Another top tip is to track how far you run in each trainer. I generally find I can go about 500km in a pair before I start to feel niggles in my knee. For this reason I use Strava to track how far I have gone.
Strava tracking shoe usage
Insoles / Orthotics
I do wear insoles in my trainers and for most of my running I used a stock insole that I had heavily modified. At the moment I am testing some 3d printed insoles to see how long they last.
My Heavily modified stock insoles (Interpod Flex moderate arch)
I have suffered a number of running injuries over the years. When I started out I really struggled with Iliotibial band syndrome. When I first started to run Ultra’s I had some issues with stress fractures. Currently I occasionally have symptoms of Plantar heel pain / Plantar fasciitis.
Rest and recovery
Rest and recovery is an important part of any exercise regime. Your body needs time to improve the strength of both bones and soft tissues. If you don’t give your body the time it can lead to soft tissue injuries and stress fractures.
Running puts stress on your body and when that stress is added to everyday stresses it can sometimes be too much for you to properly heal and may result in increased injury risk and illness.
Some fitness trackers can track stress via heart rate variability which can be helpful when planning training.
What did you do to help with Plantar fasciitis?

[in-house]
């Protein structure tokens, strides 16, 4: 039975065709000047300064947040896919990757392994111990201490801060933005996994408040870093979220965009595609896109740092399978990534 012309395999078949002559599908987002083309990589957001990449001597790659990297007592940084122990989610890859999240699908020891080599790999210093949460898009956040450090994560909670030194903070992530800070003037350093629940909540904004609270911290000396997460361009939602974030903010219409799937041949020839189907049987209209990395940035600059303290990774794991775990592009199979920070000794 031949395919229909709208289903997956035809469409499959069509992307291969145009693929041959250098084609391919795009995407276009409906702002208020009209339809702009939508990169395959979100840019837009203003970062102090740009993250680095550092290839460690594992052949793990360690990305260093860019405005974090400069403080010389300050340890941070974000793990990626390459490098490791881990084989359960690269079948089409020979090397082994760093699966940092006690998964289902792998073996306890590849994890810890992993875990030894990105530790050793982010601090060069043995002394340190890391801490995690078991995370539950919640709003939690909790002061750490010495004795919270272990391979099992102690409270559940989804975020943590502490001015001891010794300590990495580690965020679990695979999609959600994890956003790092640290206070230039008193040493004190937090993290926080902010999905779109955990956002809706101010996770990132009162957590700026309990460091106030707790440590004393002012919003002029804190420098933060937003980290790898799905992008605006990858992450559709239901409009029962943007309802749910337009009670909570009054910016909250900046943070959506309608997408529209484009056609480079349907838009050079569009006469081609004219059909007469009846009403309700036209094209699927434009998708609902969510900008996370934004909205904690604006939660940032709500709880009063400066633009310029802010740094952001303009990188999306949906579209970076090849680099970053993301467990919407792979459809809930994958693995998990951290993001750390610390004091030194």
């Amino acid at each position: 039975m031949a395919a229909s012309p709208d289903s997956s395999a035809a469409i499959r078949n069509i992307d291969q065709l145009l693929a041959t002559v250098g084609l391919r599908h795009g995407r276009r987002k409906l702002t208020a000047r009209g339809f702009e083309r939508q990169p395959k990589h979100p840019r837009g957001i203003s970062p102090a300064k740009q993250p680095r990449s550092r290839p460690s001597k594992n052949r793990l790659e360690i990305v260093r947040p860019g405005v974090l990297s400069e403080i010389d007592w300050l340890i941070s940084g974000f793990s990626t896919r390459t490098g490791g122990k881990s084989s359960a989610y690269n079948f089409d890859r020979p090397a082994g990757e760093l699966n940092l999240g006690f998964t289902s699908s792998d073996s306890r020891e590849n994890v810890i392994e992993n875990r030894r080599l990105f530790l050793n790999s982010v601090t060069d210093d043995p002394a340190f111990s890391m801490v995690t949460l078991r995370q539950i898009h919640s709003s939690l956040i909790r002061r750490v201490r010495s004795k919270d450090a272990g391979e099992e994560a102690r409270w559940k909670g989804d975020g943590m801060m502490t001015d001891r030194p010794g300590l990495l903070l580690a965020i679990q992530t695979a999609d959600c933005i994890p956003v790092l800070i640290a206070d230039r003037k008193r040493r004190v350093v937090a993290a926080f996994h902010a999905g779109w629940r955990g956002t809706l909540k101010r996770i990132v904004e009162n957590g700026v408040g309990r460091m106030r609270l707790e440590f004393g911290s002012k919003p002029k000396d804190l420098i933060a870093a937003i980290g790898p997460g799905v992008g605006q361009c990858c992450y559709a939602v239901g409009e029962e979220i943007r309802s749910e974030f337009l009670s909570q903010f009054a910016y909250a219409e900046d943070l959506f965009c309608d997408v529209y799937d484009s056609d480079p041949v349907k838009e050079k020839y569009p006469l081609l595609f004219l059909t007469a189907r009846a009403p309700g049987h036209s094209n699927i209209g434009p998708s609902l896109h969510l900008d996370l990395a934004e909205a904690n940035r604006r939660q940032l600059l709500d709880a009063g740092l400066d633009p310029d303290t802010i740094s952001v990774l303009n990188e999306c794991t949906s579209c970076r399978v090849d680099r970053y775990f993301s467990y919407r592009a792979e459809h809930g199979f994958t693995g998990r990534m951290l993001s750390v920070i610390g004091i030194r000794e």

We have a guide to Plantar heel pain which has a nice overview of treatments.
My self treatment will generally start with taping my foot when I start to feel a niggle. I use a mixture of techniques as I find that works best for me.
Example of taping for heel pain
I will also focus on stretching my calf and hamstrings as they are prone to become tight. I will also do intrinsic muscle strengthening exercises to strengthen the muscles in my feet.
I am a big believer in cross training, that is not just going running. Strength training is really important as is mobility work. You don't need any fancy equipment to strength train for running and I will focus on exercises that mimic running. By that I mean you will do it standing on one leg. That can be activities such as single leg squats and Romanian dead-lifts the thinking being running is a single leg activity as only one leg / foot is in contact with the ground at any one time. Not to say I won’t do normal squats but I will try and do 10 or 20 single leg squats a day just to practice as they also help with balance.
My general strength training will involve squats for the quads, deadlifts for hamstrings and calf raises. Normally I will mix this in with general exercises like push-up, sit-ups and planks.
I am also a fan of cycling but I am more of a fair weather cyclist.
When I can I like to do Les Mills classes with my favourites being CXworks for core strength, Body Balance for mobility and body pump for strength. I used to do them at a gym but now I do them online at home.